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Ask HN: Deleting HN comments
16 points by dewiz 33 days ago | hide | past | web | favorite | 15 comments
How’s that one cannot delete old comments? Wouldn’t it be more user friendly and privacy aware, allowing users to own their data?



There are web crawlers that retrieve the data and store it, then making it available to everyone. Once it's here it's in the world, and removing it only from here is pretty much irrelevant.

As the web currently stands, if you put something on it you have already lost control, so framing the question as one of "owning your own data" is misleading.

I've up-voted the question because I believe it's important and should see a discussion of how future systems might be able to handle this, not because I agree with the implicit sentiment. Personally it would be fascinating to see a real world implementation of the "Oubliette" as given in Hannu Rajaniemi's novel "The Quantum Thief."


I disagree with most of your answer, eg most crawlers discard old data in favor of the latest snapshot, but thanks for taking the time to provide your PoV and inviting to a discussion. Even if some piece of data remains around, one should be in control of his/her contributions and be allowed to delete, that’s far from irrelevant or misleading.


When you say that "one should be in control of his/her contributions"... you realize that you are "publishing" these contributions, right?

I understand where you're coming from in wanting that control, but I would encourage anyone who feels that they should be in control of what they put on the internet to meditate on the word "publish."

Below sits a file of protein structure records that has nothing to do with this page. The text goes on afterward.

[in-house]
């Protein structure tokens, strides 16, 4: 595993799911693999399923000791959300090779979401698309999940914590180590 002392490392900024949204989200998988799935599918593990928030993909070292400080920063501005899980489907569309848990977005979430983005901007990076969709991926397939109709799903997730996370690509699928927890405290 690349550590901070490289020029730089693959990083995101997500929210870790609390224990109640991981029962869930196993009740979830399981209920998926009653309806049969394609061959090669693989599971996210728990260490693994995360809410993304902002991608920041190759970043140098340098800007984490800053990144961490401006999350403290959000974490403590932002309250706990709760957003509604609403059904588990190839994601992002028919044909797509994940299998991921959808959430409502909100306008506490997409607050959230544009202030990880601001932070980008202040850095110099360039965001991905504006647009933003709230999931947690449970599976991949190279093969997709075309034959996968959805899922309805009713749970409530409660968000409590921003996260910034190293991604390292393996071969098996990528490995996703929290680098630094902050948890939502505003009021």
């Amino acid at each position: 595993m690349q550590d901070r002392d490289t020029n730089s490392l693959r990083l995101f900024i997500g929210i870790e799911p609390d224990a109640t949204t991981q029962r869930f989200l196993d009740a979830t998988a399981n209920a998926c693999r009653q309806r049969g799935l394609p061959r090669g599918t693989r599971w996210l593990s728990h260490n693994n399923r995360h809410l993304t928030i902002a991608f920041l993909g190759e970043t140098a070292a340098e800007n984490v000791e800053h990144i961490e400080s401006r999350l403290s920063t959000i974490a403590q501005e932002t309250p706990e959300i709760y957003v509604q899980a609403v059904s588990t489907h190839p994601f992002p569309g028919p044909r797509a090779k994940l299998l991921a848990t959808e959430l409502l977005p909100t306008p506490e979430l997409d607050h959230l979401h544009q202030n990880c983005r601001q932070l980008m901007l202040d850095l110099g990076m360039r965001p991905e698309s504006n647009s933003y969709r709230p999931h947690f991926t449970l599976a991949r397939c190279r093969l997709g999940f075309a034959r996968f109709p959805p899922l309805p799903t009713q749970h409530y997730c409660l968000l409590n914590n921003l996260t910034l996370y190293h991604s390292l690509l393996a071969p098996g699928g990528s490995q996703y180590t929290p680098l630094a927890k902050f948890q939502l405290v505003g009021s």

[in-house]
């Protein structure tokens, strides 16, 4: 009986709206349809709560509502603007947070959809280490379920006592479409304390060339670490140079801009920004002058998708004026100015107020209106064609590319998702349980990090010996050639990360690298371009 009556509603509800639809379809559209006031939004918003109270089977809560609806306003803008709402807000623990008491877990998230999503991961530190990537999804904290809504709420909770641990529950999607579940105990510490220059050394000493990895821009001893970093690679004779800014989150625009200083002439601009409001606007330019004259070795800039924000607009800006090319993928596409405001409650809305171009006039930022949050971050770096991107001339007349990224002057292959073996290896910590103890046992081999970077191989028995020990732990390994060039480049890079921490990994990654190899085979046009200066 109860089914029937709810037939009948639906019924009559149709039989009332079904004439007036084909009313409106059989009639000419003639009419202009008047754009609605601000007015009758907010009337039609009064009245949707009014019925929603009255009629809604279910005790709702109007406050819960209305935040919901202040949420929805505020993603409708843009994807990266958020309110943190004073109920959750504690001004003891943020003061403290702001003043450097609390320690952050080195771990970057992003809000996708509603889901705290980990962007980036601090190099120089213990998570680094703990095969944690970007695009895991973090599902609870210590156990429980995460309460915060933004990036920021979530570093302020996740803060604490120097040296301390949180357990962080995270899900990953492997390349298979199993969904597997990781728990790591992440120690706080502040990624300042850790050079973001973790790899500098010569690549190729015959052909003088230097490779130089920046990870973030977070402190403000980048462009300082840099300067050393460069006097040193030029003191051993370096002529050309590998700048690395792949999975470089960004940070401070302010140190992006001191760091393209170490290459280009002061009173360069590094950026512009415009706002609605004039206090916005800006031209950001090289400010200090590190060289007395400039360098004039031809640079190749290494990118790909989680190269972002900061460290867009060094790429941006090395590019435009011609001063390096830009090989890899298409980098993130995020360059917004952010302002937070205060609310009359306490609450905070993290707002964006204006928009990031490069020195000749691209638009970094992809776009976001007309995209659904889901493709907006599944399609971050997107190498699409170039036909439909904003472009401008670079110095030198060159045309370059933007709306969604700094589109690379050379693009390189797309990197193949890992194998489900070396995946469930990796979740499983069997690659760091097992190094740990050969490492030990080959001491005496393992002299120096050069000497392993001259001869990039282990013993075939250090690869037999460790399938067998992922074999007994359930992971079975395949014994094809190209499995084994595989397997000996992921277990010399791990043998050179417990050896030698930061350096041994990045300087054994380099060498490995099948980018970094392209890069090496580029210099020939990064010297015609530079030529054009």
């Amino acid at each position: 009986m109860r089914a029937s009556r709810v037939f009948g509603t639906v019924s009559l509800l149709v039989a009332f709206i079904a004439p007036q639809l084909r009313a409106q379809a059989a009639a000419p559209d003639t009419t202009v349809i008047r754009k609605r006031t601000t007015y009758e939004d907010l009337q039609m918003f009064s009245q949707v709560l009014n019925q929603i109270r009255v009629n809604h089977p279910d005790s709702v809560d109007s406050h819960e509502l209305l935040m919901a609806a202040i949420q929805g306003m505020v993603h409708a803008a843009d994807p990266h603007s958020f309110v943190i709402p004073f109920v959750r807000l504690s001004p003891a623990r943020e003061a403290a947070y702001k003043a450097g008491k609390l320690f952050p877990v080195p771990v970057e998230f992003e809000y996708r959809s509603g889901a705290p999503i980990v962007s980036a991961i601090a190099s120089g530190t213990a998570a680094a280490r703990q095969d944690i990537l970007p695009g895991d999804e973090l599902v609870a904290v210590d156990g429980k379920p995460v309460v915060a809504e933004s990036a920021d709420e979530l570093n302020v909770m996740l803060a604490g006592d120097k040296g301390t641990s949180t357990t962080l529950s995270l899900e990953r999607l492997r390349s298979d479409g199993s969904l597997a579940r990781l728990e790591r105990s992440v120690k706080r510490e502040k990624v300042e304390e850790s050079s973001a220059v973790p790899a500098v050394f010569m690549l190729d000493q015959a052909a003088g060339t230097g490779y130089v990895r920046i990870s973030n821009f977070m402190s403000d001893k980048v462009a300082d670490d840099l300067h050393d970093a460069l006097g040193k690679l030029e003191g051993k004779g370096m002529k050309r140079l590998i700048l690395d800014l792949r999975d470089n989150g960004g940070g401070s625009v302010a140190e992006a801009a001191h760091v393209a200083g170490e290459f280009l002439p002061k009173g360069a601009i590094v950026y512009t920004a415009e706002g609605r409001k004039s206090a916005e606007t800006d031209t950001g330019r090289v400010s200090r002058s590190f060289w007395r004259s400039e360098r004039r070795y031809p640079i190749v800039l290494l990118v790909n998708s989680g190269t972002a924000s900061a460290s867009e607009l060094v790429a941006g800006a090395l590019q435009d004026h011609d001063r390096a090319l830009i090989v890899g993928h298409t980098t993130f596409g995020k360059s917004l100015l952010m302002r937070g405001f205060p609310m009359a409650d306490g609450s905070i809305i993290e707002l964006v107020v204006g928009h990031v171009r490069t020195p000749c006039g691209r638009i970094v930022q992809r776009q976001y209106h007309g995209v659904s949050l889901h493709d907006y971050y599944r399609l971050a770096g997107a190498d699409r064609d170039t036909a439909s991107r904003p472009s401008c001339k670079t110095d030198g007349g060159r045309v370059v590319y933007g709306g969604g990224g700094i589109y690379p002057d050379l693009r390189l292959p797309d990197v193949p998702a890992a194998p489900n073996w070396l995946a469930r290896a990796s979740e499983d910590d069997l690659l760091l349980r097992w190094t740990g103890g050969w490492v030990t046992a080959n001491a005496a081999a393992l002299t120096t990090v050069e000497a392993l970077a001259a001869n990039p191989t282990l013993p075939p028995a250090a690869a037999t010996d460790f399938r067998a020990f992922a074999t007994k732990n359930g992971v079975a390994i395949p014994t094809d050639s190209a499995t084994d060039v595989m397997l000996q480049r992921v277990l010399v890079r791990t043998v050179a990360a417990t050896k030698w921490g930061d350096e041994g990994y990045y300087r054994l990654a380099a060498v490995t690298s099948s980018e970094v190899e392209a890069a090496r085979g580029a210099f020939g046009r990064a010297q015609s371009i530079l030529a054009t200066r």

You would laugh at Stephen King if he suddenly demanded that everyone return their copies of the Dark Tower, right? At one point he made the decision to "pull the trigger" so to speak, and publish that work. Like any trigger with lasting consequences, once you pull it, they are there.


Generalizations aside though, you can have a comment removed from HN by the mods if the request is found to be reasonable (i.e. unintentionally disclosing medical history, etc).


Publishing something online doesn’t revoke your copyright rights of that content, especially if you weren’t asked to grant a non-exclusively license for posting it.


Sure, but let’s remember that copyright enforcement requires work. Are you going to be the one who goes from car to car, peeling off illegal images of Calvin and Hobbes? Out of the kindness of your heart? How’s that battle going to work out for you?


This is sortof true for search engines, but HN is hit by a myriad of bots and scrapers non stop. There is no telling what they will choose to do with the data. I still get hits on my domains for URL's that ceased to exist 20 years ago and that have no internet references to them.


Suppose you have a comment at a given URL, say XXXX, an the wayback machine crawls it. Later you delete it so it's gone. It will still be at the wayback machine. So while web crawlers may discard data from an earlier crawl of a specific URL, they are likely to keep the data for a URL that subsequently vanishes.